I'm receiving Unemployment Benefits in Germany
Two days ago, I received a document from the German Agentur für Arbeit approving my claim for unemployment benefits.
I would like to shed some light on the procedure I followed and detail the amount of the benefits I received. In light of the mass layoffs sweeping across the tech industry, I believe this kind of information could be of interest to others.
Here is a chronology of the events:
- Flink, my employer at the time, announced a layoff, and I received a termination agreement.
- 25.05.2023 - I created an account on the Agentur für Arbeit’s website, arbeitsagentur.de.
- 26.05.2023 - I registered as a job seeker online at arbeitsagentur.de. It’s advised to do this as soon as possible.
- 09.06.2023 - I had an interview at the Agentur für Arbeit office. This meeting was just a formality, where I detailed my skills and was registered on their job portal.
- 16.08.2023 - I registered as unemployed online at arbeitsagentur.de. This step should be taken at least two weeks before becoming officially unemployed. Since I remained employed until 31.08, I completed this step on the given date.
- 05.09.2023 - I submitted employment certificates from all my previous employers, as required by the agency. This meant reaching out to Zalando and Flink to obtain these documents.
- 15.09.2023 - I received the Bewilligungsbescheid, a document that approved my claim for benefits, detailing the calculations and specifications of the benefits.
As you might notice, two critical and distinct steps are registering as a job seeker and registering as unemployed. The first step should be taken immediately after receiving notice from your employer, while the second step should be undertaken two weeks before your employment ends.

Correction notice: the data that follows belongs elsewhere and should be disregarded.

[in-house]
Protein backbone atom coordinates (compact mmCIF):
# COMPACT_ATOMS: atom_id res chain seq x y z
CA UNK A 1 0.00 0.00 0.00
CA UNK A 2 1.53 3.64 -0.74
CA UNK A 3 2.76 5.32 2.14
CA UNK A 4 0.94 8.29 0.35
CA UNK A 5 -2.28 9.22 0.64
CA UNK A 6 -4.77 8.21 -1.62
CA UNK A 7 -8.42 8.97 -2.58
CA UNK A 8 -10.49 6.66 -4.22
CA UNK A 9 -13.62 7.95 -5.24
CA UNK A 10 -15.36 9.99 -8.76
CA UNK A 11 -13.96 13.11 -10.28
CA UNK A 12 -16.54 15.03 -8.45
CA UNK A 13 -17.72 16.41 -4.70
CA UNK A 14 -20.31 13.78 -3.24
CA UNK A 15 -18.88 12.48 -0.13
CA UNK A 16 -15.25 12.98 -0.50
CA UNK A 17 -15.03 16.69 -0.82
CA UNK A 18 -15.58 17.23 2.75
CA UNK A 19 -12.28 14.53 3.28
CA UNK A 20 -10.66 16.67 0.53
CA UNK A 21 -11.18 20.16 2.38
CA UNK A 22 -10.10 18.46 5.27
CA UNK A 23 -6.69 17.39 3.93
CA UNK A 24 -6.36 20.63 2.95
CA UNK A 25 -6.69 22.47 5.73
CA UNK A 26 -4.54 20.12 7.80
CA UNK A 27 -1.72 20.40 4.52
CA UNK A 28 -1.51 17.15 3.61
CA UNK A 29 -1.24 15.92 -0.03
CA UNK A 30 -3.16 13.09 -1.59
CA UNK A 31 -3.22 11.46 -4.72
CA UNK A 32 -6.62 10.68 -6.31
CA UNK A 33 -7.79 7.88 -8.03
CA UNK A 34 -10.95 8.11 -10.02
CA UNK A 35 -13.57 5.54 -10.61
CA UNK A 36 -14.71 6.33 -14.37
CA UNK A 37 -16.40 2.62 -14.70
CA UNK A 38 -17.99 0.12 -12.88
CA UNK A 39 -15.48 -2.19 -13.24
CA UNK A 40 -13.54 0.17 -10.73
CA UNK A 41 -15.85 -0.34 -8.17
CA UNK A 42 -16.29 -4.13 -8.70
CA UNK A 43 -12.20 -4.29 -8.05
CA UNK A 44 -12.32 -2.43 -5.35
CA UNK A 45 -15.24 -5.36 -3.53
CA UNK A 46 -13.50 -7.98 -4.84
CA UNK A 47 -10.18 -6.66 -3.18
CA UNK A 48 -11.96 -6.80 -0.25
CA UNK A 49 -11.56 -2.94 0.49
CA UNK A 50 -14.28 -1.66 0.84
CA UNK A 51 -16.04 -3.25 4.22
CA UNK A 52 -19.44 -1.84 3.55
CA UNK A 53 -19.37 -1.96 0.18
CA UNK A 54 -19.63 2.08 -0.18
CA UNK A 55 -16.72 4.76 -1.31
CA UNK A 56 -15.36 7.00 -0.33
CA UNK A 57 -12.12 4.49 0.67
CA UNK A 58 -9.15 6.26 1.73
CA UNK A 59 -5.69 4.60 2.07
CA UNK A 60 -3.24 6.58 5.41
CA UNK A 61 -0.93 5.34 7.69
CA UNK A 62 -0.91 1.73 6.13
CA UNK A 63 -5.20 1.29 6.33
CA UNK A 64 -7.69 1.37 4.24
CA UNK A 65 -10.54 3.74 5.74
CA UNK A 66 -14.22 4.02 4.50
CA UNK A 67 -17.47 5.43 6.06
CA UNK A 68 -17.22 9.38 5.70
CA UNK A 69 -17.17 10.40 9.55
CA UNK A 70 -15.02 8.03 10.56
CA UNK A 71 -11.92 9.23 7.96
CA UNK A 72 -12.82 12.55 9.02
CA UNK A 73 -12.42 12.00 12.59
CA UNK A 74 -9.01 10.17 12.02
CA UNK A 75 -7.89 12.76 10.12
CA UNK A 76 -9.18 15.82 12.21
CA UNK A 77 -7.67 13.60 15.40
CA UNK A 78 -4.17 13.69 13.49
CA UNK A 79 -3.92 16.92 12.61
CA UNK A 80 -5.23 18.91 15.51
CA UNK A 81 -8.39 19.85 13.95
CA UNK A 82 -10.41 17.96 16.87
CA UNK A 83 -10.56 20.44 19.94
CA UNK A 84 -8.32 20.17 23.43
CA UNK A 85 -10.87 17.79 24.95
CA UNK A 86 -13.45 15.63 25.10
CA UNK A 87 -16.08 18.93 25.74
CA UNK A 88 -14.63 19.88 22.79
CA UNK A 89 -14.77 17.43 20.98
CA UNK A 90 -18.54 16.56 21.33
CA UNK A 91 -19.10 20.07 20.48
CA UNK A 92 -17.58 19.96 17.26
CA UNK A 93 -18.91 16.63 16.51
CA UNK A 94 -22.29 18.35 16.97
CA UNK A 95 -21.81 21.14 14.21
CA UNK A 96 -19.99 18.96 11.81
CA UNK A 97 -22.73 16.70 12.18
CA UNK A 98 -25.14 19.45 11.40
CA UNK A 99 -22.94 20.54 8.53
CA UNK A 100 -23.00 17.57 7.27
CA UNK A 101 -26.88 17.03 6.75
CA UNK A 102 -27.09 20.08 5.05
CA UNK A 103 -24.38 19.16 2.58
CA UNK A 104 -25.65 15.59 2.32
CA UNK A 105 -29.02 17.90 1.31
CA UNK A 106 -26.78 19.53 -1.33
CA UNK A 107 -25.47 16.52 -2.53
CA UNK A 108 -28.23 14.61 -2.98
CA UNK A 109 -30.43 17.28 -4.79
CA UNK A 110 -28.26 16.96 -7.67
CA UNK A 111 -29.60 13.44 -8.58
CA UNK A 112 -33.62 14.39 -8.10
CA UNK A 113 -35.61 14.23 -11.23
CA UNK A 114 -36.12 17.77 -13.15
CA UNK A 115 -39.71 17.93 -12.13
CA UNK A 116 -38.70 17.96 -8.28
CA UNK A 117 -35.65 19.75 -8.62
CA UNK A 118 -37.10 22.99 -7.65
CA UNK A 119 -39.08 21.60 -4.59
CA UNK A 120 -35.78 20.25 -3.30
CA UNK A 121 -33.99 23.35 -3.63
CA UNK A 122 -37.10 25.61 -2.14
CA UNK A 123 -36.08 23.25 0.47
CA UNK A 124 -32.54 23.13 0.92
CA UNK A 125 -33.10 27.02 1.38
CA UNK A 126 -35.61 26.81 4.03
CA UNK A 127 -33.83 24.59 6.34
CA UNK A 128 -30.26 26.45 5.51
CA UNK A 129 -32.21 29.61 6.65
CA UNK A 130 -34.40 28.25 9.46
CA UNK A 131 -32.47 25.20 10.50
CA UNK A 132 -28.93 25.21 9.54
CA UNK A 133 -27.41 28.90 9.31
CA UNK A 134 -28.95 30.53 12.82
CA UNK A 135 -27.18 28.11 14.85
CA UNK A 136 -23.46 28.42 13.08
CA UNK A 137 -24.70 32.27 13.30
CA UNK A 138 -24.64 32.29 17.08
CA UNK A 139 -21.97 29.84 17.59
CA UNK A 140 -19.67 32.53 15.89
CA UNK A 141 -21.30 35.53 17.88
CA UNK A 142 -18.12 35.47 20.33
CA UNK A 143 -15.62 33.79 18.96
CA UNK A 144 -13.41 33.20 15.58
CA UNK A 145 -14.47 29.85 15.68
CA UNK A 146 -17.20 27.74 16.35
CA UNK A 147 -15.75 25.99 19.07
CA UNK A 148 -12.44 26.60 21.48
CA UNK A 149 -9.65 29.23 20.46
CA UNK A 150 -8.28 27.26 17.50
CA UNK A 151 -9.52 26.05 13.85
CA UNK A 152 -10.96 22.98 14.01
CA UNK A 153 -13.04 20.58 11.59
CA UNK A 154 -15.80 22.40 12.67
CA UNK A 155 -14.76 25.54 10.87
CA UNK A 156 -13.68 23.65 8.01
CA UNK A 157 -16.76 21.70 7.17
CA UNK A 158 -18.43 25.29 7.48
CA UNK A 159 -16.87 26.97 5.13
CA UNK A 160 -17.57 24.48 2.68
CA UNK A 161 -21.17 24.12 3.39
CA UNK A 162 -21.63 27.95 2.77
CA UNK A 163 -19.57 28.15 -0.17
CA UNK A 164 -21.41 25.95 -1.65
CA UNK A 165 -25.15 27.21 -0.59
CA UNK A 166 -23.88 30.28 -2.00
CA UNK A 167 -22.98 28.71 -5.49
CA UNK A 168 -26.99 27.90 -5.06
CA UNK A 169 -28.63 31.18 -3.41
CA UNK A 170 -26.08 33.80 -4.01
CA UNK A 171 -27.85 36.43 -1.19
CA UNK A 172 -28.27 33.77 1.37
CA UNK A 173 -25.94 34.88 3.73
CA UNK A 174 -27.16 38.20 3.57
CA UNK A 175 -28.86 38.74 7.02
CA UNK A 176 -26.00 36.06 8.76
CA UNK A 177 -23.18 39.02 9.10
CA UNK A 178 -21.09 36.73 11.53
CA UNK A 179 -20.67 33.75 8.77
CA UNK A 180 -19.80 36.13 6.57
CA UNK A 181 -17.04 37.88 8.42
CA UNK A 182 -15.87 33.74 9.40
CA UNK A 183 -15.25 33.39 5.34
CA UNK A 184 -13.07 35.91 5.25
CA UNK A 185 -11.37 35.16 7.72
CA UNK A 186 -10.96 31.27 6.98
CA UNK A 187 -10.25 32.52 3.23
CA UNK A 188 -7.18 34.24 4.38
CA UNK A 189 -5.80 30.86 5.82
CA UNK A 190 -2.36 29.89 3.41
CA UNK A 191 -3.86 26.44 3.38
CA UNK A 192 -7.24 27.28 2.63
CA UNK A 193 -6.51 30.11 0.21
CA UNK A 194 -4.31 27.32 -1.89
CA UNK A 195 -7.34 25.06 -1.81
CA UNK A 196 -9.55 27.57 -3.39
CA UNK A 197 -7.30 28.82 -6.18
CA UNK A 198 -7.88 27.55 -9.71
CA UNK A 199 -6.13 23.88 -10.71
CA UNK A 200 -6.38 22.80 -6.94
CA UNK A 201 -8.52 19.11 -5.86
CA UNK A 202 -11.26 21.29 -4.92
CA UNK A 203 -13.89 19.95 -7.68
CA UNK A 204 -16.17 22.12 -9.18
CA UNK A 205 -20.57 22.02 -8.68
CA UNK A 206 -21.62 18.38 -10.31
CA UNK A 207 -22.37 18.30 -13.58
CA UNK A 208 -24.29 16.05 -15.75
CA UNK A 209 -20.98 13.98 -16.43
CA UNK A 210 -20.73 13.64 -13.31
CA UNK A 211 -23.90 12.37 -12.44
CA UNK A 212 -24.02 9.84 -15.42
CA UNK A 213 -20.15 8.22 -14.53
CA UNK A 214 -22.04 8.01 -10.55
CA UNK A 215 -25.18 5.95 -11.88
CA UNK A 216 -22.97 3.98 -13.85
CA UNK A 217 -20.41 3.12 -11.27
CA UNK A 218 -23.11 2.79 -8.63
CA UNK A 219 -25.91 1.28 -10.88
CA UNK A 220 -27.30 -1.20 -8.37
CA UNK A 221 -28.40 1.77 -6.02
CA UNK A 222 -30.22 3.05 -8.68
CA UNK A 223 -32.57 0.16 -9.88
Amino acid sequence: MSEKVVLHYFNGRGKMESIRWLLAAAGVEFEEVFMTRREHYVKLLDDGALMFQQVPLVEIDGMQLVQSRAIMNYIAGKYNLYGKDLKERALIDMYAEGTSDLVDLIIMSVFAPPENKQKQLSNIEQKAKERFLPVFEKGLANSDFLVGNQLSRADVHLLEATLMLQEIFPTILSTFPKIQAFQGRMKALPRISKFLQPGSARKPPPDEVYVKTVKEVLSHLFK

Now, let’s dive into the specifics of the financial assistance one might expect to receive in Germany and whether it suffices to cover living expenses and the duration one can expect to receive it.
The Benefits (in theory)
During my research on potential benefits, I found that the expected allowance depends on whether you have children: 67% of the average salary from the previous year for those with children, and 60% for those without. One can expect to receive these benefits for up to 12 months.
The 67% figure seemed sufficient to cover the basic needs of my family, and we could potentially sustain ourselves on it. Additionally, I had a safety net in the form of savings and fortunately no debts to service, having learned the importance of avoiding debts long ago.
The Benefits (in practice)
However, the reality turned out slightly different. My employment certificate from Flink listed a gross salary of 7050 EUR up until 2023, which then increased to 7300 EUR. This was significantly less than my actual salary.
I learned about the existence of the “Beitragsbemessungsgrenze”, which translates to “contribution assessment ceiling.” This term refers to the maximum income amount subject to social security contributions, including payments towards health insurance, pension insurance, unemployment insurance, and long-term care insurance. Income exceeding this ceiling isn’t subject to social security contributions, and the ceiling value varies for each type of contribution. In 2022, the monthly Beitragsbemessungsgrenze for unemployment insurance was 7050 EUR, increasing to 7300 EUR in 2023.
As my salary surpassed these values, the Employment Agency used these threshold values instead of my actual salary to calculate the benefits. After deducting social contributions and taxes, 67% of the remaining amount was designated as my unemployment benefit.
As a result, the actual value of the benefits amounted to roughly 50% of my net salary (after taxes and social contributions). Unfortunately, this amount doesn’t cover my family’s basic expenses, forcing me to dip further into my savings.